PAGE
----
In addition to troops and police, civilians also serve as an important force in UN peacekeeping operations.
Statistics from the UN website showed that more than 14,000 civilians are currently involved in the peacekeeping operations around the world. As the peacekeeping operations have become more multi-dimensional, there is a growing demand for specialized civilian skills.
Usually, tasks performed by civilian staff members include promoting and protecting human rights, strengthening the rule of law and fostering political and reconciliation processes in turbulent states and regions. Some also contribute to support roles in sectors of logistics, communication and technology, finance and human resources.
In September 1988, China formally applied for membership of the UN Special Committee on Peacekeeping Operations, which marked the beginning of China‘s participation in UN peacekeeping operations.
In 1989, China sent personnel for the first time on a UN peacekeeping mission to help Namibia achieve its independence from South Africa. Three years later, China dispatched an engineering brigade to Cambodia tasked mainly with road repair, barracks construction, airport maintenance and other supportive assignments. This was also the first time that China sent an integrated, non-combat force to participate in UN peacekeeping operation, according to CCTV News.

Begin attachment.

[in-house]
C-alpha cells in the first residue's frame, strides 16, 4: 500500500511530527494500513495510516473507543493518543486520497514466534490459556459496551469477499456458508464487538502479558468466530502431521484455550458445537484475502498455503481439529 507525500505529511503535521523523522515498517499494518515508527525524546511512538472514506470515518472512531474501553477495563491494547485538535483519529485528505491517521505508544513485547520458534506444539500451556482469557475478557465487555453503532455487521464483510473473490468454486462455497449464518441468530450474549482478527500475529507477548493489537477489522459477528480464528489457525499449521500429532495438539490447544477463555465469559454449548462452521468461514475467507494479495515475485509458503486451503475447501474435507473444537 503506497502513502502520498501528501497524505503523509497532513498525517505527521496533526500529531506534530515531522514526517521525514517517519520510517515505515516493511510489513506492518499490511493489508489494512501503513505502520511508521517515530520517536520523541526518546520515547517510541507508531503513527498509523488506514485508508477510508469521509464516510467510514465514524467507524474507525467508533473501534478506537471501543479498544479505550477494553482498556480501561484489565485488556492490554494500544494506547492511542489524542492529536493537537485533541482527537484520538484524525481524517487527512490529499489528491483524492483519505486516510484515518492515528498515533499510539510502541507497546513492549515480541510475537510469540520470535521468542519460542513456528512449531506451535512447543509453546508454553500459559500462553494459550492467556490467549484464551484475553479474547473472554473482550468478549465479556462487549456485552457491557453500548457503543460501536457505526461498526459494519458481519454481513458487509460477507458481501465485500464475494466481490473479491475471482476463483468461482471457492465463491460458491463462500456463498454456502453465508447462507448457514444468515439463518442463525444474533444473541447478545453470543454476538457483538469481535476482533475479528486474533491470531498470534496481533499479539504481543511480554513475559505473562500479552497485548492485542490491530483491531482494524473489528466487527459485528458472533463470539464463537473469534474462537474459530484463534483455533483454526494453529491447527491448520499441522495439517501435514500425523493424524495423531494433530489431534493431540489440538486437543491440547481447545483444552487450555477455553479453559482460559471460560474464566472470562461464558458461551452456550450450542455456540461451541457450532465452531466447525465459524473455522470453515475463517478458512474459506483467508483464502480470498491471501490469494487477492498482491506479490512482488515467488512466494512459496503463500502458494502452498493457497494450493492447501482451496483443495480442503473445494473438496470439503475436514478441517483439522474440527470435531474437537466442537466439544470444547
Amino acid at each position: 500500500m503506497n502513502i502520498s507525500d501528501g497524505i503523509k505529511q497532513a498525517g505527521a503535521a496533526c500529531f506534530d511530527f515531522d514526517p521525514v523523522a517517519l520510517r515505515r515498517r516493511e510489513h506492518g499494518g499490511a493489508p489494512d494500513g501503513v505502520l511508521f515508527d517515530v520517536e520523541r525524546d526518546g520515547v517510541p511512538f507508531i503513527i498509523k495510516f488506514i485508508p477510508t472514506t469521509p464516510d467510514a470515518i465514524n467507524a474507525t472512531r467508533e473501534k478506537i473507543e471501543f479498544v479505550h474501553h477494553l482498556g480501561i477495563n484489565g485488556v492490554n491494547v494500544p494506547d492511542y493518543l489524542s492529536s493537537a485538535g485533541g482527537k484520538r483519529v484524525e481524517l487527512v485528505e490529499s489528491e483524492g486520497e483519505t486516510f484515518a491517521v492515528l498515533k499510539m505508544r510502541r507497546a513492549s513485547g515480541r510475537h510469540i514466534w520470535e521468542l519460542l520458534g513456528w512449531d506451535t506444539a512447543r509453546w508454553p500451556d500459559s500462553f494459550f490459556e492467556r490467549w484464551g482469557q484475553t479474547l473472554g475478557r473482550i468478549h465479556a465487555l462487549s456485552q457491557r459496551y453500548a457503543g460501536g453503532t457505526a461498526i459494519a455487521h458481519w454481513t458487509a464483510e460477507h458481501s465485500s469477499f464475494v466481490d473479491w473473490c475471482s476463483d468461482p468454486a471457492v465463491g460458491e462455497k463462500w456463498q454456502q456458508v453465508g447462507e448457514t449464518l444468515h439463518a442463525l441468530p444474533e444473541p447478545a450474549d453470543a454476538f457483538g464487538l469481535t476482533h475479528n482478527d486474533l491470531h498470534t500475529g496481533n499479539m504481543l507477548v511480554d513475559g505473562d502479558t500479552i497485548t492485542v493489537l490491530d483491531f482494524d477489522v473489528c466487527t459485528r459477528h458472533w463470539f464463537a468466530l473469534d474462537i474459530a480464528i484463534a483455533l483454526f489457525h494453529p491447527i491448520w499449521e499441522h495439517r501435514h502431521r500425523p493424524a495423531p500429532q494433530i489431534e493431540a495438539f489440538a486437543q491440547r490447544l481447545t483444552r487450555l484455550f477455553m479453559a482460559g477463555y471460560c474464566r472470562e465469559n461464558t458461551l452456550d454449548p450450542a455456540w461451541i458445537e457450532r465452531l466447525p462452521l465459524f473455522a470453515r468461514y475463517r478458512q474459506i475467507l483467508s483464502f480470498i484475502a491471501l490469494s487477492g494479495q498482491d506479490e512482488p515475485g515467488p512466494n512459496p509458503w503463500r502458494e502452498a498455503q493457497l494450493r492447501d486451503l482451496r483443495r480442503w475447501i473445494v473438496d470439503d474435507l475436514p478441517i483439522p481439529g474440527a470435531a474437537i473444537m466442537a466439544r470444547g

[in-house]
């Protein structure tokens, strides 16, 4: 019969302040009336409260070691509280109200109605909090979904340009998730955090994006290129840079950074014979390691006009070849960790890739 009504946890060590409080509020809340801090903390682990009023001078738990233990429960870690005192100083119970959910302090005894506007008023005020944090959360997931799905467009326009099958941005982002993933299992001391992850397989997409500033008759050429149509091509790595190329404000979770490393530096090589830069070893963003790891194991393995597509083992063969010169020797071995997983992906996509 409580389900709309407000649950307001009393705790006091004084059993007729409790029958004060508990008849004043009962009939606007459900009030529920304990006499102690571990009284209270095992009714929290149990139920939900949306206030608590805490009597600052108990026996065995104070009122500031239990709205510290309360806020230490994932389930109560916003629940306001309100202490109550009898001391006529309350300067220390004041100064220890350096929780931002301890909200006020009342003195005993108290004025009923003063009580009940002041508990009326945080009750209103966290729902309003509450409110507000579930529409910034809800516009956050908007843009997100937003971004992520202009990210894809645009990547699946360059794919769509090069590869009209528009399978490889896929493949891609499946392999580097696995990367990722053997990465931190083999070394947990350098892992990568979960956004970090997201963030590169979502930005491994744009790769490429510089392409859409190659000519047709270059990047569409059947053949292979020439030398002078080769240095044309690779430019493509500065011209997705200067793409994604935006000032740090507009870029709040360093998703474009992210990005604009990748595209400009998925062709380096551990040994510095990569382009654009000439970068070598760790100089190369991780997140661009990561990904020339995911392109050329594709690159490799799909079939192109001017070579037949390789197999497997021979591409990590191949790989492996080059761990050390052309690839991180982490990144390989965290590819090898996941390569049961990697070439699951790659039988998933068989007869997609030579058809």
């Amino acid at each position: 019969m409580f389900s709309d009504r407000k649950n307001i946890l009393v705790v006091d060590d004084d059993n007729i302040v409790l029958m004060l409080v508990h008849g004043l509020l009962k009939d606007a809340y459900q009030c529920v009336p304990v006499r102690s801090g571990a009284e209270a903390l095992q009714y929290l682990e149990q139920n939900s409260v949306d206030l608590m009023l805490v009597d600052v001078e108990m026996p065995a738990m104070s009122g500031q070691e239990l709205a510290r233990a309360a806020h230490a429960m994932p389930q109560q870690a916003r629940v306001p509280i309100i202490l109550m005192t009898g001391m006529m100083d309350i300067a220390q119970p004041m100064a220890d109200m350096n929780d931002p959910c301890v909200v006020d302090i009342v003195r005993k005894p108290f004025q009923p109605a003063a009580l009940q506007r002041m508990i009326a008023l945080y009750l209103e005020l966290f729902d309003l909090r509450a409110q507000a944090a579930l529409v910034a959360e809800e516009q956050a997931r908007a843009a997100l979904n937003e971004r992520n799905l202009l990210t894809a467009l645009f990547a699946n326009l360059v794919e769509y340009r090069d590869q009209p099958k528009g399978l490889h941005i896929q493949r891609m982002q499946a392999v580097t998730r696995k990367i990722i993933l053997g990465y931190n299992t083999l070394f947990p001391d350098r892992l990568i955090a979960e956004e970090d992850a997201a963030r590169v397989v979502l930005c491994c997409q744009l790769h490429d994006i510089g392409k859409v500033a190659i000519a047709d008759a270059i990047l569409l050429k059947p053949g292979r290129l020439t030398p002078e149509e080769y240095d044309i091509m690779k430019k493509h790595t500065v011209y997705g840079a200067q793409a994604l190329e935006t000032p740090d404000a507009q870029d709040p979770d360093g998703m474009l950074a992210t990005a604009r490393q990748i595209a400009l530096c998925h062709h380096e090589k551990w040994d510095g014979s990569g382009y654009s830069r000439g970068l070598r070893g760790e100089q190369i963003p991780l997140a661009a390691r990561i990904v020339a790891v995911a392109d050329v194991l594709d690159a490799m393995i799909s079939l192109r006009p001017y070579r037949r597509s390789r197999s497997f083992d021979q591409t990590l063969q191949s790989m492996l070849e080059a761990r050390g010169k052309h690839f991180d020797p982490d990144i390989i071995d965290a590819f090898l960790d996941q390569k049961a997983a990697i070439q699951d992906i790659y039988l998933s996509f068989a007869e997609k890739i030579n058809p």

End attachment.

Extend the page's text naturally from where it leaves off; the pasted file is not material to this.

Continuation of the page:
To further promote gender equality, the UN is trying to recruit and retain more female peacekeepers. The increase of women peacekeepers is believed to be useful in encouraging more women from the countries where the missions are performed to participate in public affairs and dismantle harmful gender stereotypes and inequalities.
To support this new trend, China has also increased the recruitment of female peacekeepers and maintained a better gender ratio among peacekeeping groups, the Global Times learned from the Ministry of Public Security.